The lonely days and painful nights left me tremendously sad. One day, Dawn suggested that I move to Colorado, where she would be near and could take care of me. I was hesitant at first. I had no idea what my life would look like outside Massachusetts. Even so, I went. Following my move, my daughter came to see me nearly every evening when I lived in a retirement home, and my grandchildren, young adults by that time, would swing by frequently.

It was then that the doctor told me that my kidney disease had progressed to stage four. I could have another three to five years on dialysis, or I could have about one year without it. I felt a cold numbness that paralyzed my mind. I asked Dawn what I should do, and she told me that she couldn’t answer, but that she would support me no matter what. I chose to opt out of treatment. Dawn respected my decision and moved me into her house so that she could have more time with me.

As odd as it may sound, I didn’t feel sadness about the prospect of dying. I wasn’t even afraid. For years, I had buried myself under all the loneliness and heartache that I felt, and from it, I suffocated. It wasn’t until this moment that I was able to unearth the truth, that we are never truly alone. I was actually happy that my life was ending this way, in the company of the child who the doctor said would be my greatest blessing. Moving to Colorado to be closer to her was the beginning of a spectacular life. She really was my sunrise. My Dawn.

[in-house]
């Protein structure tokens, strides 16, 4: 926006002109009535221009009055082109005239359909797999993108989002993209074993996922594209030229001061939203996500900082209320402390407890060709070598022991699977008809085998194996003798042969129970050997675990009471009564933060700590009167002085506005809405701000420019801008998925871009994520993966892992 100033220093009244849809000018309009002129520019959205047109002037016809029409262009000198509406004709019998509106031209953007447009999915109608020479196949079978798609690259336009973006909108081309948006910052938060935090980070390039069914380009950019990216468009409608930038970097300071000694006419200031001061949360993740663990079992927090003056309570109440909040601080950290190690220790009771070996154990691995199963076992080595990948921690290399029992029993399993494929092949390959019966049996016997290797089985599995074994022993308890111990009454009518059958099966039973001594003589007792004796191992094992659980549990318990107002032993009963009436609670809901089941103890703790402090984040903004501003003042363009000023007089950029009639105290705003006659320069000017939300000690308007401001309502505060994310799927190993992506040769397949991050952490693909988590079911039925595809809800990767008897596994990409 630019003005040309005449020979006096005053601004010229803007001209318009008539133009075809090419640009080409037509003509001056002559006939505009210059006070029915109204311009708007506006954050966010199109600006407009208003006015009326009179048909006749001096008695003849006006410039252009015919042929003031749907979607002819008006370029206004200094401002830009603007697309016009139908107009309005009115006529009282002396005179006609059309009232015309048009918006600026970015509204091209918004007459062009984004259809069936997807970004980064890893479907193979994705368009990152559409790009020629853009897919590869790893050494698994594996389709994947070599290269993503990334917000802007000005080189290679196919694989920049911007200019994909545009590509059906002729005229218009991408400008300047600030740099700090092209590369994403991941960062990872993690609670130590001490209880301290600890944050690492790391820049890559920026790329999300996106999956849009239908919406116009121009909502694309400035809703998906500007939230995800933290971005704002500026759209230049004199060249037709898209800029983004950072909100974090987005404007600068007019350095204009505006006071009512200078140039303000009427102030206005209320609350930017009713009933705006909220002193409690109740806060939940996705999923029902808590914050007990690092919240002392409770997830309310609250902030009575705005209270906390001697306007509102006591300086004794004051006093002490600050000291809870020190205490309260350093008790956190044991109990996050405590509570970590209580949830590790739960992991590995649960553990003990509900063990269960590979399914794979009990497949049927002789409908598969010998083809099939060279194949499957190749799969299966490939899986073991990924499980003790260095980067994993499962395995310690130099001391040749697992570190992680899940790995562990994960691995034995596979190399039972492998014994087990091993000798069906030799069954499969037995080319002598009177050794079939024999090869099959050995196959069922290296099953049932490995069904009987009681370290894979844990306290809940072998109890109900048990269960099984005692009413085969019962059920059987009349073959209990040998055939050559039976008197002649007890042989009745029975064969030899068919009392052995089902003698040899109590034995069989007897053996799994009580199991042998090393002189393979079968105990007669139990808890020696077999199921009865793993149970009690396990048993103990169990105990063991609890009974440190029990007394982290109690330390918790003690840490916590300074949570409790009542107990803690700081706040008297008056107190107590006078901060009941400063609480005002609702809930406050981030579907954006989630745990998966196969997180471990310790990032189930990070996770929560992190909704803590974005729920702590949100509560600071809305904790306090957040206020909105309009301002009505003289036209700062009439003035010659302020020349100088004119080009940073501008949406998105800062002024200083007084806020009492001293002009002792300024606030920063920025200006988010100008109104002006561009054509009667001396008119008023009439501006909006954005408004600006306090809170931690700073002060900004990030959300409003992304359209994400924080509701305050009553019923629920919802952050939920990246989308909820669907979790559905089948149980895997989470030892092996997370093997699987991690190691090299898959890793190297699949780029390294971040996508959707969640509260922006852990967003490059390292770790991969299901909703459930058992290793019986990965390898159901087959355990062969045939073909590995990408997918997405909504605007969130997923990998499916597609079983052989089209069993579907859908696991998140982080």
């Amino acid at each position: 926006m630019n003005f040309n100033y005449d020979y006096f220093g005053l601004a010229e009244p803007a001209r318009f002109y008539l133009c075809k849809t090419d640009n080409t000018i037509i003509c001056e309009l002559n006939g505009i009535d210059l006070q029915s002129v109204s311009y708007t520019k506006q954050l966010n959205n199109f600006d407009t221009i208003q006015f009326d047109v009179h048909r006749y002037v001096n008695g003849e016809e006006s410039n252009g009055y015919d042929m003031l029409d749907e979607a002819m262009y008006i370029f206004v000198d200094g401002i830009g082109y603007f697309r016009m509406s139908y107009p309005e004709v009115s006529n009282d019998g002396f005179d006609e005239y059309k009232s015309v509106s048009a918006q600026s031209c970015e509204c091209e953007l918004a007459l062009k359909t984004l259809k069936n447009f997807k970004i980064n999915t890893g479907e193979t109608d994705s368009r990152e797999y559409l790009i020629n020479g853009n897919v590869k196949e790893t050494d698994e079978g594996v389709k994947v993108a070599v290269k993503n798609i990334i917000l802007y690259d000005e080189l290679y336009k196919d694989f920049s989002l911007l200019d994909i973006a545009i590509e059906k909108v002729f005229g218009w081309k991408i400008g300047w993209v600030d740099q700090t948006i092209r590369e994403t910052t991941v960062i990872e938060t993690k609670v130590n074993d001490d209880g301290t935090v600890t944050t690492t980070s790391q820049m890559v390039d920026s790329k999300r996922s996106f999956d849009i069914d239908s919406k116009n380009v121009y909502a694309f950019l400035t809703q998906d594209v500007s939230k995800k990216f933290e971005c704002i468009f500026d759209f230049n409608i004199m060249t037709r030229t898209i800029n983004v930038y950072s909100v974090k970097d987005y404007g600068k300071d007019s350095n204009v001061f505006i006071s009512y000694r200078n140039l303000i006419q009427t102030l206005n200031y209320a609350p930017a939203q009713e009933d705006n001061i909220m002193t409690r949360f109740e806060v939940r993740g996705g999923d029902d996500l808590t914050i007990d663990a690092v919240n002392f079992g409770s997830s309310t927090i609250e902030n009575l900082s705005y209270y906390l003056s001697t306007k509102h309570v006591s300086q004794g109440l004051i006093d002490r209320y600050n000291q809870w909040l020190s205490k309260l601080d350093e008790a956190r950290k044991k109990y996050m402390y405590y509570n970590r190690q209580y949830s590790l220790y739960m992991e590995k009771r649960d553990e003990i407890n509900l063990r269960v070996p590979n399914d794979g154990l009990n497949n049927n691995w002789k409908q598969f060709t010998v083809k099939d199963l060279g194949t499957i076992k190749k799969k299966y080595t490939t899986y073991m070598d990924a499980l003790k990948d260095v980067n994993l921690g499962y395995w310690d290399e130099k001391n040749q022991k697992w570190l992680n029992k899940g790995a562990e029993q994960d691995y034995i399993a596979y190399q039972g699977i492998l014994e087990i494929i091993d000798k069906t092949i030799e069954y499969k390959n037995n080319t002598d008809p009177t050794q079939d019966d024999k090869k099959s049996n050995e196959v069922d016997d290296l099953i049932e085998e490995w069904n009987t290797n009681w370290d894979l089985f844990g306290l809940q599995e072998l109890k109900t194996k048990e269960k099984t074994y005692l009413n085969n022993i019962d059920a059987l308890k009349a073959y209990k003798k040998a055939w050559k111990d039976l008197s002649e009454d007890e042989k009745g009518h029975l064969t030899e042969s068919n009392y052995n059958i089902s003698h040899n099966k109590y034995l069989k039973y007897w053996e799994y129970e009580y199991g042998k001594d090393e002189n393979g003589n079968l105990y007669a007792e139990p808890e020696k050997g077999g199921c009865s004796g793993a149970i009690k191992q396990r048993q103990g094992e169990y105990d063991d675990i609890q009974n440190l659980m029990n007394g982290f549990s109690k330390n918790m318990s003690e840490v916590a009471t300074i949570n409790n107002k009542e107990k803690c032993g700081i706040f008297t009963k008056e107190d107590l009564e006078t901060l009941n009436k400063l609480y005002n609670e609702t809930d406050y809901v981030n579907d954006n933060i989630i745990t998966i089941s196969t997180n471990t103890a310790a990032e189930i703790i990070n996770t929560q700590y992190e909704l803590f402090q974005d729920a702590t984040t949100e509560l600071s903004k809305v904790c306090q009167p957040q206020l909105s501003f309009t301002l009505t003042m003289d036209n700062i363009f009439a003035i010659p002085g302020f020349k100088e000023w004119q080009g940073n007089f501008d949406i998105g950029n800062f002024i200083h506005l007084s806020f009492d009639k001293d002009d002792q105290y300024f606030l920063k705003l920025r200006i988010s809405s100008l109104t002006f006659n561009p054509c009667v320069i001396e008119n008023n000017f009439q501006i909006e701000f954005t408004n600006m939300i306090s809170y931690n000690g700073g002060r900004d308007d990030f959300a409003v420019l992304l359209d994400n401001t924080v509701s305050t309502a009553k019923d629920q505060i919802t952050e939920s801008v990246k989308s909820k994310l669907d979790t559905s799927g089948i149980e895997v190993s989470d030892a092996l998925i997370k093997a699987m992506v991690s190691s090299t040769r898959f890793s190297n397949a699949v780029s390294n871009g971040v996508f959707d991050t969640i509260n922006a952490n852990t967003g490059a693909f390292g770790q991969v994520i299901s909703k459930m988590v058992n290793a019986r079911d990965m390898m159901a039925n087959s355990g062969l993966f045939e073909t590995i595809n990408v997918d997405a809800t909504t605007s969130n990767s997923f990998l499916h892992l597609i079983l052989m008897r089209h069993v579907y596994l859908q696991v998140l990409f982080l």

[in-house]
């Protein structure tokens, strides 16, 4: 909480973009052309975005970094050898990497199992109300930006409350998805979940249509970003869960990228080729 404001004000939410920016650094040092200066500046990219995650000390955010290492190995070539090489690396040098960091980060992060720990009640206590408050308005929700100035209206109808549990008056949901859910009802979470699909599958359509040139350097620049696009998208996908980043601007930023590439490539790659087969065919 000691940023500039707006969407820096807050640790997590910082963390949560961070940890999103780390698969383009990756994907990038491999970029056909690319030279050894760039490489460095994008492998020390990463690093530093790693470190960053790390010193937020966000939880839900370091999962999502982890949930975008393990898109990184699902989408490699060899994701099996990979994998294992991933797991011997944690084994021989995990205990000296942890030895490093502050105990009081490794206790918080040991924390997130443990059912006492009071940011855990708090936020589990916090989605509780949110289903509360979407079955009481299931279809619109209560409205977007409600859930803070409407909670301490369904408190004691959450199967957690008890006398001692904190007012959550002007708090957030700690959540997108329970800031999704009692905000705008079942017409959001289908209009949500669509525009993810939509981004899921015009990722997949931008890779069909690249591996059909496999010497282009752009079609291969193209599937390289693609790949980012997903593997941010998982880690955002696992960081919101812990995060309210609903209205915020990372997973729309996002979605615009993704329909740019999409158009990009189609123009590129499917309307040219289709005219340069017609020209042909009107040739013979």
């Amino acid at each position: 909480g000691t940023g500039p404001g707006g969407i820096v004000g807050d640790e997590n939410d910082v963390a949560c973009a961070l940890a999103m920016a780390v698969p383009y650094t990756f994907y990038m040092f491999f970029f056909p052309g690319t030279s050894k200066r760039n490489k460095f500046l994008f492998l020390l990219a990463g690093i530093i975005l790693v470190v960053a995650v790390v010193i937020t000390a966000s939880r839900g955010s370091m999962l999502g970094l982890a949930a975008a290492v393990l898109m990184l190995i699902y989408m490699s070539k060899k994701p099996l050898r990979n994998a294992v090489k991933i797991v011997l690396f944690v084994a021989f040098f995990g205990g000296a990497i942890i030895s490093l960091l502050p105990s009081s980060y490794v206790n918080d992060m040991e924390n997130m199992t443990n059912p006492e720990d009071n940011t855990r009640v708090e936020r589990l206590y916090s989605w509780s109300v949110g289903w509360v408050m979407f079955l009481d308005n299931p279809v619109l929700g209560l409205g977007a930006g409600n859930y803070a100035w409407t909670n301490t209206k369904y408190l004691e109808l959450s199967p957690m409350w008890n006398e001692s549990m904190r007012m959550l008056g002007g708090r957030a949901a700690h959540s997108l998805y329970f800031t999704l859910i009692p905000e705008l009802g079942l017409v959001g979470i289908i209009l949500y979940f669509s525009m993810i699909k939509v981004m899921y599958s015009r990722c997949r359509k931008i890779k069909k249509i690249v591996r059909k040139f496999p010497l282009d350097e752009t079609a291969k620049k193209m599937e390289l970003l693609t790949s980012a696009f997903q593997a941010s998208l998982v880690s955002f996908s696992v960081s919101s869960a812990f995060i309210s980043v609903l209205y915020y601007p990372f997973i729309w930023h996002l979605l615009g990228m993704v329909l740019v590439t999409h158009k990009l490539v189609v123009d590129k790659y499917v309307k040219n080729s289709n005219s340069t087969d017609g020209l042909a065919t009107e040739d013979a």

During that last year, Dawn did everything she could to keep me comfortable. She removed her living room furniture and replaced it with mine, so I would be surrounded by the objects I loved. She took as much time off as she could and sat with me every night after work, but the time soon came when I couldn’t keep my eyes open for a full conversation. Each day I felt heavier, less alert, and more confident that the end was coming.

I said to Dawn, “I can feel my body dying. I don’t have much time.”

“I know,” she said. And we wept. I for her, and she for me.

A portrait of Dawn and me, 1999.

This is the story of Joyce Kagno DiPaolo

Joyce Kagno DiPaolo was born prematurely to a geriatric mother in the late 1930s. Against the odds, Joyce survived, but her parents had little love left for her. Desperate for the attention her lonely childhood lacked, Joyce was an easy target for a young man who promised her the world. Teen pregnancy, divorce, financial hardships, and life-threatening illnesses left Joyce with a hardened, critical personality. At 75 years old, she abandoned the only home she had ever known to live with her youngest daughter, Dawn. There, in the warm light of her daughter’s living room, her heart softened. She finally received the only gift she had ever wanted: acceptance. Joyce passed away peacefully in October of 2016.

Joyce credited herself with introducing the Boston Pistachio Martini to Colorado Springs.

Joyce, 2016.

This story first touched our hearts on September 1, 2018.

| Writer: Amy Joy Kagno | Editors: Kristen Petronio; Colleen Walker |

#premature #odds #isolation #family #neglect #teenpregnancy #divorce #illness #acceptance